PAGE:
The discussion with the audience further highlighted the importance of implementing SDG 14 and the need to continue the momentum following the UN Ocean Conference. MEP Gesine Meissner welcomed the recent Commission Communication on International Ocean Governance also underlining the importance of the Marine Strategy Framework Directive, stressing that it should also be translated globally. It was also said that Europe can utilize fisheries trade agreements with third countries to ensure sustainability and fair development. In addition, MEP Meissner called for an EP Committee MARE, which would deal with the broader picture of oceans and their health. The discussion with participants further highlighted the need to assist developing countries achieve sustainability but also the need to learn from them. The example of tackling seabird by-catch was highlighted suggesting that the EU like Namibia tackle this through legislation. In response it was also noted that such measures also depend on the structure and size of the fleet also underlining the need to be able to track legislation in order for it to be effective. The need to tackle problems comprehensively was stressed and the role of research was reiterated. The need to work across the SDGs was raised pointing out that other goals related to food, poverty, health, and climate change are very much linked to goal 14. It was said that the EU will submit commitments ranging from ensuring an ecosystem-based approach to concrete funding on research and protecting biodiversity in EU outermost regions and other parts of the world. In addition the EU is engaged on seabed mapping and will commit to continue with this transatlantic cooperation. Further, it was outlined that the EU has its own legal objectives and commitments that have been set out and will continue to work on. With regards to developing countries it was said that the EU supports the development of the fisheries sector and has the past years been promoting ocean management. It was said that there are EU funds available to support developing countries but that such funds are currently not being utilized to their potential by developing countries. The need for cross agency cooperation was highlighted as well as the need to recognize underwater noise as a pollutant. The need to raise awareness on the SDGs as well as tackling ocean literacy was raised.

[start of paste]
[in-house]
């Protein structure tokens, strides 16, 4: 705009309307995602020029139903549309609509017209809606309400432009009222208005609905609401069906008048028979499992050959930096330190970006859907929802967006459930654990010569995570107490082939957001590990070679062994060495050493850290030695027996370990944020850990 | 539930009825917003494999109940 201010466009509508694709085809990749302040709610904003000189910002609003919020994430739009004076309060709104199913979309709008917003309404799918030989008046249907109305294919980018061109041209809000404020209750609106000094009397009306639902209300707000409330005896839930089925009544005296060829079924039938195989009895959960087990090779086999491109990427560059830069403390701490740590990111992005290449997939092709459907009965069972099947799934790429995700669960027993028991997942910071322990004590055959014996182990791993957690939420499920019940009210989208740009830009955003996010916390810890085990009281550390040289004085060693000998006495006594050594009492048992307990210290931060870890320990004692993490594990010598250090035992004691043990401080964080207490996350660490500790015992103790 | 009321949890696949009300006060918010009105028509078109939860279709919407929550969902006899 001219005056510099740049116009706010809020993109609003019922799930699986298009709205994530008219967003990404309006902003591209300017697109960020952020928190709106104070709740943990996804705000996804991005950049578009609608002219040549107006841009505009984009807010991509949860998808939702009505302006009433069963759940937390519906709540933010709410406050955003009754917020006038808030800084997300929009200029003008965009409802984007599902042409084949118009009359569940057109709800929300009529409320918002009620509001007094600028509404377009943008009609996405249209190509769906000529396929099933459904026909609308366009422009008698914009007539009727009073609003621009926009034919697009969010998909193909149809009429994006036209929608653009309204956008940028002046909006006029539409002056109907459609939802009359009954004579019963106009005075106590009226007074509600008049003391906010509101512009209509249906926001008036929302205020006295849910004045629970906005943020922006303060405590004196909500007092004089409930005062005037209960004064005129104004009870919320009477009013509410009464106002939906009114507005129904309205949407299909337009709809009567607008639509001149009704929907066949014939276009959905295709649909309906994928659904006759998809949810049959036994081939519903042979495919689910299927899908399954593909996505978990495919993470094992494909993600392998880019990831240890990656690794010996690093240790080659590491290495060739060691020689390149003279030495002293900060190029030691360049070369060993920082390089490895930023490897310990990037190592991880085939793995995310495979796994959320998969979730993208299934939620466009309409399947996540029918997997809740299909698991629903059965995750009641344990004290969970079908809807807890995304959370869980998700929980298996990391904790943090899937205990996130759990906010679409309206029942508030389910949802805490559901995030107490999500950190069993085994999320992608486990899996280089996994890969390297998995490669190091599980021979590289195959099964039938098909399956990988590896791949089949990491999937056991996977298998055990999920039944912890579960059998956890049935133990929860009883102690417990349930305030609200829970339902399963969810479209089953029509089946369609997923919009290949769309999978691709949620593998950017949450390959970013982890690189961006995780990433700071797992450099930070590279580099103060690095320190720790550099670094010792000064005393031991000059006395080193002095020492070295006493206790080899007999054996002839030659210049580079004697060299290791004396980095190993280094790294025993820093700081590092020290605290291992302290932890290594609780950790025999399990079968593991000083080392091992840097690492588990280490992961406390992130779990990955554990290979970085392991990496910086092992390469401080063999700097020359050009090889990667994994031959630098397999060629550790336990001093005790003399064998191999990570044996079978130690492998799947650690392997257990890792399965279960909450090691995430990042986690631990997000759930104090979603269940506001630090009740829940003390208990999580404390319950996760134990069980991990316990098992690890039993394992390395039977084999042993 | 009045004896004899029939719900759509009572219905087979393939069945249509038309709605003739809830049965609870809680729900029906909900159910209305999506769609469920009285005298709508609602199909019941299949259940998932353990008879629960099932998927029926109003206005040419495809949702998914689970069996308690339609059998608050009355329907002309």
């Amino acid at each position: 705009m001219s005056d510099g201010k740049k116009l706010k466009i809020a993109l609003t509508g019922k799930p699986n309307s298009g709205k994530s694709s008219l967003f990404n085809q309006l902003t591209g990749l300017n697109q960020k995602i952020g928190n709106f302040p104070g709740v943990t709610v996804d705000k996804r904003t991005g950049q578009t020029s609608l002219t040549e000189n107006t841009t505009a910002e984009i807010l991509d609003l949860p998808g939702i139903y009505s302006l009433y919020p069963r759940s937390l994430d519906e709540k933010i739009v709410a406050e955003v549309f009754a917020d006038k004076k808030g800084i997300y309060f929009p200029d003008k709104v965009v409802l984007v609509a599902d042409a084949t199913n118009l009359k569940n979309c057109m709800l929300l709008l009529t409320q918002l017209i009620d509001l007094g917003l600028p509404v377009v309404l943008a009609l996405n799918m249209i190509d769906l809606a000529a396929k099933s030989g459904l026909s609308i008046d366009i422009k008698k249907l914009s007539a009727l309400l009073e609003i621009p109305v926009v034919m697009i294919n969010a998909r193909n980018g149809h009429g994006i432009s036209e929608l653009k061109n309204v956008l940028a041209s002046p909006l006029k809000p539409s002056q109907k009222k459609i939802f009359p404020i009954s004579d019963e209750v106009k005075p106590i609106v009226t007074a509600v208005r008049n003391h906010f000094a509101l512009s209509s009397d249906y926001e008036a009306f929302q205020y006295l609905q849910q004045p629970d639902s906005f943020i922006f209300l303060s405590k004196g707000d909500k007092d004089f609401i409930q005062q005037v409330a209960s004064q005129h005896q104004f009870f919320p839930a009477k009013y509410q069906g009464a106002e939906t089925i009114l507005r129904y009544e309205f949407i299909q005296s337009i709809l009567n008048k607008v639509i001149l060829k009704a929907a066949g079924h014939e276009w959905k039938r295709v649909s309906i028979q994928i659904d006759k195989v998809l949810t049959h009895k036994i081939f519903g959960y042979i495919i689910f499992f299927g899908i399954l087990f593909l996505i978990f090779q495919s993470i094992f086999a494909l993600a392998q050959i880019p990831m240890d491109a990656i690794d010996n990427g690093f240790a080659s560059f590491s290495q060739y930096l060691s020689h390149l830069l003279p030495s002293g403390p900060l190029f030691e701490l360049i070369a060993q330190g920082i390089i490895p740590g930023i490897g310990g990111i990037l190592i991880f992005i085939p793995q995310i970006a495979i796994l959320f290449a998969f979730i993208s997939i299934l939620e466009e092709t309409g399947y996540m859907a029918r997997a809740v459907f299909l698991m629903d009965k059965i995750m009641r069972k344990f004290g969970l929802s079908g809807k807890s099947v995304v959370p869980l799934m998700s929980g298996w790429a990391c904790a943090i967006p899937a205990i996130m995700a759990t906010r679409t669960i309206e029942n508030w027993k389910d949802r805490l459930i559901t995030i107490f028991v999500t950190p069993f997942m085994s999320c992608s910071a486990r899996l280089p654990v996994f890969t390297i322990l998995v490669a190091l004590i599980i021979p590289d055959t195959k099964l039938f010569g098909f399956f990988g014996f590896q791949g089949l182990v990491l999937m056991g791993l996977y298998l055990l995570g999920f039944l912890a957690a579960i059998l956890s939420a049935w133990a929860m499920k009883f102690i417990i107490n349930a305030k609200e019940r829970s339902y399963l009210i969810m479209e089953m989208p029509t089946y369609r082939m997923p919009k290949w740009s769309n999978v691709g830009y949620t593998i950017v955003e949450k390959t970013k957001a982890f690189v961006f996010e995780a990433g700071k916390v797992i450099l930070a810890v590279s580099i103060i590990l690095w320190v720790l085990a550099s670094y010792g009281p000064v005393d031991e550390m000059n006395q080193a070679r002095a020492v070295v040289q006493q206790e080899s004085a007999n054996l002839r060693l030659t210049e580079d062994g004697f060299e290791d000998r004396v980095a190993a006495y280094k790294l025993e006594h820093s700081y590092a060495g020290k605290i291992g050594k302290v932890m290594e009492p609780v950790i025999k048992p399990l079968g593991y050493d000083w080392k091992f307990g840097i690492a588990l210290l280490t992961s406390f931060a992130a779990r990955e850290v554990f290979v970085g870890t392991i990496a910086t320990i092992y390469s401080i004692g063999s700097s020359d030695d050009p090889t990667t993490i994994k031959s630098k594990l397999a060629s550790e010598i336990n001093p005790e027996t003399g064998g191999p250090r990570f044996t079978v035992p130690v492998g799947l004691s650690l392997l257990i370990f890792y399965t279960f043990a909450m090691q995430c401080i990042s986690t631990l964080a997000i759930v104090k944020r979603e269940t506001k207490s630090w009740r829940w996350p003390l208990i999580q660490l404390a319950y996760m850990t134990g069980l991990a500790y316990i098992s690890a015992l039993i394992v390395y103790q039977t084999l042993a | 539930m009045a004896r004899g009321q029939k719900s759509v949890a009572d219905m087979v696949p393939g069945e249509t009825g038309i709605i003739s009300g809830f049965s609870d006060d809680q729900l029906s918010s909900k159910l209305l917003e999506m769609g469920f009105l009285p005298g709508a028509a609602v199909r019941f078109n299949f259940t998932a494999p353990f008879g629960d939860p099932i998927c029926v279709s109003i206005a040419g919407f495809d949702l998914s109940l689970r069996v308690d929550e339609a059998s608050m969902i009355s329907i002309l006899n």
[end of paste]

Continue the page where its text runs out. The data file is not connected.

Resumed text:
Alain Cadec MEP and Chair of “Fisheries, Aquaculture & Integrated Maritime Policy” working group of the EP Intergroup on “Climate Change, Biodiversity, and Sustainable Development” concluded the meeting by reiterating the importance of the UN Ocean Conference underlining that it must not just be another event but provide concrete measures and outcomes. It was added that we all agree on the principles but we need to see results at the global level. The need to find a balance between the various maritime activities was raised underlining preservation of jobs and ecosystems while ensuring growth. The importance of fighting IUU fishing, the need for governance, and awareness was further reiterated. Following the UN Conference it is essential to further progress on the issues raised.